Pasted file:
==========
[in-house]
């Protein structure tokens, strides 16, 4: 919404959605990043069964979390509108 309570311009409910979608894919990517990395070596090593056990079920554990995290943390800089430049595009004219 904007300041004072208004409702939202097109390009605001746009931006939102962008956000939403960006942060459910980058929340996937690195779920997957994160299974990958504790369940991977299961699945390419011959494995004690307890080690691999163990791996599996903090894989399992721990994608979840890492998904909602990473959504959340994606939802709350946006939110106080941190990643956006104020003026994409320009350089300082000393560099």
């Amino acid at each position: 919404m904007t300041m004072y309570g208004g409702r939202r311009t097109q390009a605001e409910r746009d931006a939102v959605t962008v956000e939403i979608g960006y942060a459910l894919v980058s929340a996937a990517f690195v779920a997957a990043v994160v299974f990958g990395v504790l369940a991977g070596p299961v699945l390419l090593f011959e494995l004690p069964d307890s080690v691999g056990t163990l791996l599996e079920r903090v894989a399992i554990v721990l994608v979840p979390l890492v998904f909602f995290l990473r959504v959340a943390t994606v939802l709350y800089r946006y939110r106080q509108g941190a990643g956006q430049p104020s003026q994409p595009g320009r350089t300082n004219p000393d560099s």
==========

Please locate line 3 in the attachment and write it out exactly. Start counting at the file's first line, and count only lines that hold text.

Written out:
């Amino acid at each position: 919404m904007t300041m004072y309570g208004g409702r939202r311009t097109q390009a605001e409910r746009d931006a939102v959605t962008v956000e939403i979608g960006y942060a459910l894919v980058s929340a996937a990517f690195v779920a997957a990043v994160v299974f990958g990395v504790l369940a991977g070596p299961v699945l390419l090593f011959e494995l004690p069964d307890s080690v691999g056990t163990l791996l599996e079920r903090v894989a399992i554990v721990l994608v979840p979390l890492v998904f909602f995290l990473r959504v959340a943390t994606v939802l709350y800089r946006y939110r106080q509108g941190a990643g956006q430049p104020s003026q994409p595009g320009r350089t300082n004219p000393d560099s």